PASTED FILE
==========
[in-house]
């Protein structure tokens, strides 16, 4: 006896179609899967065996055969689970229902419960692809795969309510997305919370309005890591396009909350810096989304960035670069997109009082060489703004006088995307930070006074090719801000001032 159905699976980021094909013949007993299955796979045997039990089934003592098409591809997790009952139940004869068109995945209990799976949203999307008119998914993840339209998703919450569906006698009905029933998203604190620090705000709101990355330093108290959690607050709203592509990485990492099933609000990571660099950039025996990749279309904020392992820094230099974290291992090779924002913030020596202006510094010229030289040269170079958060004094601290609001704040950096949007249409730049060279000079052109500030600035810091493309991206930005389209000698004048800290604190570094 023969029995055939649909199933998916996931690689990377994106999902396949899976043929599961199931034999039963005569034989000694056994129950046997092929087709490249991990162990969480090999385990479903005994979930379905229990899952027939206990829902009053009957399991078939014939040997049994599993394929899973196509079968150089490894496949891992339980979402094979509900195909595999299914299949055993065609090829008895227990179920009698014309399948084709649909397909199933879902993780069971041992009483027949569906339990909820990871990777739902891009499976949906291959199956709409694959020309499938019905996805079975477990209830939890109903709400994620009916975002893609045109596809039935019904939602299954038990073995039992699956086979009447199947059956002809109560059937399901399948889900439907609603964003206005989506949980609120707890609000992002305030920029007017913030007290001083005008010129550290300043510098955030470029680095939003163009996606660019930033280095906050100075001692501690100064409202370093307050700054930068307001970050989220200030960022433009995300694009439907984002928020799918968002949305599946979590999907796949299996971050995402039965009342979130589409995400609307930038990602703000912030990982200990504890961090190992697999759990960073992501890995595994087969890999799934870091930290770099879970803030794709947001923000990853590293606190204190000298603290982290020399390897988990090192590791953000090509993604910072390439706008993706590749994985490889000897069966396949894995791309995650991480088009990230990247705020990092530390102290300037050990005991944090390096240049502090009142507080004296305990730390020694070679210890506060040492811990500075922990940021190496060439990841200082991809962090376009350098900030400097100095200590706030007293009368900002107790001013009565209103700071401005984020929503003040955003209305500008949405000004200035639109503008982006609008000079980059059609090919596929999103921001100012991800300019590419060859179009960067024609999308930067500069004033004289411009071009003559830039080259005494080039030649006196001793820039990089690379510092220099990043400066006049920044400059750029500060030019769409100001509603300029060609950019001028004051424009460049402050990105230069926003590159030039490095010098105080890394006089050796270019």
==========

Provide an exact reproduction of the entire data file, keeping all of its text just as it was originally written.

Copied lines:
[in-house]
């Protein structure tokens, strides 16, 4: 006896179609899967065996055969689970229902419960692809795969309510997305919370309005890591396009909350810096989304960035670069997109009082060489703004006088995307930070006074090719801000001032 159905699976980021094909013949007993299955796979045997039990089934003592098409591809997790009952139940004869068109995945209990799976949203999307008119998914993840339209998703919450569906006698009905029933998203604190620090705000709101990355330093108290959690607050709203592509990485990492099933609000990571660099950039025996990749279309904020392992820094230099974290291992090779924002913030020596202006510094010229030289040269170079958060004094601290609001704040950096949007249409730049060279000079052109500030600035810091493309991206930005389209000698004048800290604190570094 023969029995055939649909199933998916996931690689990377994106999902396949899976043929599961199931034999039963005569034989000694056994129950046997092929087709490249991990162990969480090999385990479903005994979930379905229990899952027939206990829902009053009957399991078939014939040997049994599993394929899973196509079968150089490894496949891992339980979402094979509900195909595999299914299949055993065609090829008895227990179920009698014309399948084709649909397909199933879902993780069971041992009483027949569906339990909820990871990777739902891009499976949906291959199956709409694959020309499938019905996805079975477990209830939890109903709400994620009916975002893609045109596809039935019904939602299954038990073995039992699956086979009447199947059956002809109560059937399901399948889900439907609603964003206005989506949980609120707890609000992002305030920029007017913030007290001083005008010129550290300043510098955030470029680095939003163009996606660019930033280095906050100075001692501690100064409202370093307050700054930068307001970050989220200030960022433009995300694009439907984002928020799918968002949305599946979590999907796949299996971050995402039965009342979130589409995400609307930038990602703000912030990982200990504890961090190992697999759990960073992501890995595994087969890999799934870091930290770099879970803030794709947001923000990853590293606190204190000298603290982290020399390897988990090192590791953000090509993604910072390439706008993706590749994985490889000897069966396949894995791309995650991480088009990230990247705020990092530390102290300037050990005991944090390096240049502090009142507080004296305990730390020694070679210890506060040492811990500075922990940021190496060439990841200082991809962090376009350098900030400097100095200590706030007293009368900002107790001013009565209103700071401005984020929503003040955003209305500008949405000004200035639109503008982006609008000079980059059609090919596929999103921001100012991800300019590419060859179009960067024609999308930067500069004033004289411009071009003559830039080259005494080039030649006196001793820039990089690379510092220099990043400066006049920044400059750029500060030019769409100001509603300029060609950019001028004051424009460049402050990105230069926003590159030039490095010098105080890394006089050796270019």